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Daniel

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My name is Daniel J Cecil and I'm an MFA student in creative writing and a Teaching Assistant at the University of Washington, Seattle campus. I have over 7 years of experience as a professional writer, and extensive training in expository writing and rhetorical approaches to writing—in other words, I'm well prepared to make you a better reader, writer, proofreader, and thinker.

Daniel’s Qualifications

Education & Certification

Undergraduate Degree: Baldwin-Wallace College - Bachelors, Theater

Graduate Degree: University of Washington-Seattle Campus - Current Grad Student, Creative Writing, Fiction

Test Scores

GRE Verbal: 165

GRE Analytical Writing: 5

Hobbies

Reading, long distance running, biking

Tutoring Subjects

College English

College Essays

Comparative Literature

English

Essay Editing

Graduate Test Prep

GRE Analytical Writing

GRE Verbal

High School English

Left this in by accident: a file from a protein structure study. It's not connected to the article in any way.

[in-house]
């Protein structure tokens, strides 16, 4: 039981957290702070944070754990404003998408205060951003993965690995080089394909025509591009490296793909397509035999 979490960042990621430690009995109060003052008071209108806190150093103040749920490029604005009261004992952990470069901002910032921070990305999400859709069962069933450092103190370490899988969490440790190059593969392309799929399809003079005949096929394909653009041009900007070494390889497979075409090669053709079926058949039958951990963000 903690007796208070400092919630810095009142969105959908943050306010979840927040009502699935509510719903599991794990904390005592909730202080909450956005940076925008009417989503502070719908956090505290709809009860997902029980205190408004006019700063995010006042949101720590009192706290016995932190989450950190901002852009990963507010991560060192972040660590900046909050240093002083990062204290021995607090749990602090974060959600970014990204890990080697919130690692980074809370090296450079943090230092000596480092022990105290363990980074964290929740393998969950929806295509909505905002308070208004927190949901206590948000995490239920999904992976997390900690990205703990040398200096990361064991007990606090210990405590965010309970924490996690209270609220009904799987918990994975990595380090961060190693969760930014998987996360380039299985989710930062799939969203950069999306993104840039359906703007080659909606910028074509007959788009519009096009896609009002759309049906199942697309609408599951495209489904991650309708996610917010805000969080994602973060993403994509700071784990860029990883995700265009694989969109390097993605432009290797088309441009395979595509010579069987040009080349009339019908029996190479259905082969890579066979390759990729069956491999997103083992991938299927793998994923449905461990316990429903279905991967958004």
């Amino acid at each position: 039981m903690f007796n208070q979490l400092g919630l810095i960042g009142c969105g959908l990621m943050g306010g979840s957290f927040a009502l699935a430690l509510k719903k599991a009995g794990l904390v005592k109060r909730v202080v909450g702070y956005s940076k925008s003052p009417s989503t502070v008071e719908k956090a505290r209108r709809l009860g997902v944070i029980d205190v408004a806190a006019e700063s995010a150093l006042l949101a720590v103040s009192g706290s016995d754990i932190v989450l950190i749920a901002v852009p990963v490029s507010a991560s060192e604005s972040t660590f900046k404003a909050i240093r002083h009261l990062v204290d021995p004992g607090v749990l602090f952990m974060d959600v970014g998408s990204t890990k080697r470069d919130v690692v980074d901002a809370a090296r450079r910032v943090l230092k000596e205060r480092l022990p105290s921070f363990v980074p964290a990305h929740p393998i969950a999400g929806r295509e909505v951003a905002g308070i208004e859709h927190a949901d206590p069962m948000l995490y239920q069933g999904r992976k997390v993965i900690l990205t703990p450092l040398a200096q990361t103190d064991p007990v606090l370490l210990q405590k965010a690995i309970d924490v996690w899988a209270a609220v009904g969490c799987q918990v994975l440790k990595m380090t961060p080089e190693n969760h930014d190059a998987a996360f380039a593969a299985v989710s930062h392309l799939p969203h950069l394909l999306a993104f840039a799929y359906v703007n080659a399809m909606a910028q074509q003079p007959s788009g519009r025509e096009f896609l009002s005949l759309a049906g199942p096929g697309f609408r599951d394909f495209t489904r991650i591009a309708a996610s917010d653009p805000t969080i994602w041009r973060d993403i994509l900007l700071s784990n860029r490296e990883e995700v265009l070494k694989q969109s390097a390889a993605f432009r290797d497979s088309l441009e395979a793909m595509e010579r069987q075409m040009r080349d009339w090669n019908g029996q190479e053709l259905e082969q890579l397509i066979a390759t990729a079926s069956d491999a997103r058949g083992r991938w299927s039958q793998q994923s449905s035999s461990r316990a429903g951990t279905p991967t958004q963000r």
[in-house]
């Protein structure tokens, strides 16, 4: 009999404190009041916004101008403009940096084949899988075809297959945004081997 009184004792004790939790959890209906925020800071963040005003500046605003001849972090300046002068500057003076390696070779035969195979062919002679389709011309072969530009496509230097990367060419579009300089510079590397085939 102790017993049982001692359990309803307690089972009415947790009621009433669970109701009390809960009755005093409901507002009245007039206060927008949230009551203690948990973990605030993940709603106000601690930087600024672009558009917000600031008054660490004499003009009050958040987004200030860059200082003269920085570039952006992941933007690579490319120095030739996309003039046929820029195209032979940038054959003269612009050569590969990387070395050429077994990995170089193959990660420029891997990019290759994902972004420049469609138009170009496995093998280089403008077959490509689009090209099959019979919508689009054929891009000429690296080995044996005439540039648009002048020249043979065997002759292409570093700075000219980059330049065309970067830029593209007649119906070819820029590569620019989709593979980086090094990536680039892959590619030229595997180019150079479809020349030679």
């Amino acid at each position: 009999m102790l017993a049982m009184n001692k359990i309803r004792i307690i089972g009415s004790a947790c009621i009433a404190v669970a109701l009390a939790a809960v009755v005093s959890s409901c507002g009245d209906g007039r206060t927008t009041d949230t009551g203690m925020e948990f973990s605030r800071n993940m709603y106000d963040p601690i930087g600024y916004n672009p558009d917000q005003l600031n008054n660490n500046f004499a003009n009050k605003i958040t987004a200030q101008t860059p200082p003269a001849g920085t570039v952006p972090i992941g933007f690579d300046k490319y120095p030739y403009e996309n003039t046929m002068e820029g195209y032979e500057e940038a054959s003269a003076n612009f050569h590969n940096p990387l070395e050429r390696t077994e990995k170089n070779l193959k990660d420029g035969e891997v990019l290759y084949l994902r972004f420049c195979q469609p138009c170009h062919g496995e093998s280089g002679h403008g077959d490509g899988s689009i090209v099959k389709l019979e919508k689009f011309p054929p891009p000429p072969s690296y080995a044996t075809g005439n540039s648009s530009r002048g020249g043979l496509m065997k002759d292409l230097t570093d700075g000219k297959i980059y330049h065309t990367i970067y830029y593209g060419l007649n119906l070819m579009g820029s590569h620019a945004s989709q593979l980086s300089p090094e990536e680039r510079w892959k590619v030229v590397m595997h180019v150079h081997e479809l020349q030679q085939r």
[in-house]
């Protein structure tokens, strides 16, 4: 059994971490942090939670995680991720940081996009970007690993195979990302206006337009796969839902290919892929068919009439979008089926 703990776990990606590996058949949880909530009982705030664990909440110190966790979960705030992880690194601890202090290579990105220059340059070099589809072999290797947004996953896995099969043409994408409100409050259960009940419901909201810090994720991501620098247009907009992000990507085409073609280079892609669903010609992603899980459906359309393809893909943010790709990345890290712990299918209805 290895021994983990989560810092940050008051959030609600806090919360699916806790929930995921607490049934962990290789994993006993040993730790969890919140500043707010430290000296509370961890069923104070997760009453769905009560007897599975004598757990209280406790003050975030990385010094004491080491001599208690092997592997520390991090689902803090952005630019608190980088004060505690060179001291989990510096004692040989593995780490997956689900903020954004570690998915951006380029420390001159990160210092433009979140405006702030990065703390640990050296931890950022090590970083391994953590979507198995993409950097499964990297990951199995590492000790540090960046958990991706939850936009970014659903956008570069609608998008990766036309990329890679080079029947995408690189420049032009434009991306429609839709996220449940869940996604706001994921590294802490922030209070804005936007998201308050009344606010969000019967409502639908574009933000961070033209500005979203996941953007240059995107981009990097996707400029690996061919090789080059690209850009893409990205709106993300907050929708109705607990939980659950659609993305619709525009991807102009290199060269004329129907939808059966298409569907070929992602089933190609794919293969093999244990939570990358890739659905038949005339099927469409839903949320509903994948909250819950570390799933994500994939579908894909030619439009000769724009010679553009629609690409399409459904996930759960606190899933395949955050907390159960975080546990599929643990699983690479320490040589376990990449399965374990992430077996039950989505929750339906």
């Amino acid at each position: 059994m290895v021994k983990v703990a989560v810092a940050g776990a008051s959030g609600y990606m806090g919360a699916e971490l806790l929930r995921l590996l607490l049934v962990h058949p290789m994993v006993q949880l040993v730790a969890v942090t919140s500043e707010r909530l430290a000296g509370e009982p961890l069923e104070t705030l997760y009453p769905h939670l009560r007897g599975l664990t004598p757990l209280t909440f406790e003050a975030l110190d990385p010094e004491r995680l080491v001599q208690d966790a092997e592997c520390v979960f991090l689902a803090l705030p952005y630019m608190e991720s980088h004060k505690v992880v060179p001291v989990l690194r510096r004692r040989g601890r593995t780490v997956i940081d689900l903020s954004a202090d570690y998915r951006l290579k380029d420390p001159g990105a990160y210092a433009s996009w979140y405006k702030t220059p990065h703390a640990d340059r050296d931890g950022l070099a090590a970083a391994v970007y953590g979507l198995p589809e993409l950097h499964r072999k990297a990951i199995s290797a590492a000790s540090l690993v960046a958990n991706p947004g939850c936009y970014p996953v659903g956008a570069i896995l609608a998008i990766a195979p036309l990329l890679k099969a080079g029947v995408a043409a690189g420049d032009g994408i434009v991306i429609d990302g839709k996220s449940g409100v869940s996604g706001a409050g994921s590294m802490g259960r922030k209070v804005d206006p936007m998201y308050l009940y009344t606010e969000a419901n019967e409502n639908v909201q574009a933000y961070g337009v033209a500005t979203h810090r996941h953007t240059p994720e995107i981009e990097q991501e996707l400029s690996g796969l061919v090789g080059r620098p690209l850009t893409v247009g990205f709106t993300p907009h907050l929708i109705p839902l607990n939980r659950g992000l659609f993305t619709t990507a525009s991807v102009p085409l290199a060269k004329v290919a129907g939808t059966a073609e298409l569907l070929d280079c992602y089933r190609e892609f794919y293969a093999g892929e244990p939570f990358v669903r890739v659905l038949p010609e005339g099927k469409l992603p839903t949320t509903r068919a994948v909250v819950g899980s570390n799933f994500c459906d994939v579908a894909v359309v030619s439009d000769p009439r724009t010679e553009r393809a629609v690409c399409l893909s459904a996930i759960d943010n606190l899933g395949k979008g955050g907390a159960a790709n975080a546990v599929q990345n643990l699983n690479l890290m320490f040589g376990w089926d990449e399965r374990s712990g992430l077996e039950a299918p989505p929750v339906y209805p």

Literature

Writing


Q & A

What is your teaching philosophy?

My philosophy is that writing is best taught with the big picture in mind. Instead of focusing first on grammar and punctuation (both important), I help students work on their organizational skills, their ability to form strong arguments, and their power to execute those ideas with precision. Only then do we work on the frustrating task of editing. Contact me to begin improving your reading and writing skills today.

What might you do in a typical first session with a student?

I want to know my students. So, during the first session, I ask questions, and I listen. What are the students' incoming skills? What weaknesses do the students feel they have? And finally, where do the students wish their ability to be after our work together.

How can you help a student become an independent learner?

I believe that the best students are those who can think for themselves. Instead of giving answers, I ask open questions to generate a student's thought process. Learning by doing.

How would you help a student stay motivated?

I do this by building skills one by one. This gives the student milestones to strive for. In this way, the student never feels as though they don't "get it." Writing, in the end, is a process.

If a student has difficulty learning a skill or concept, what would you do?

Over time, we can dedicate entire sessions towards improving those skills.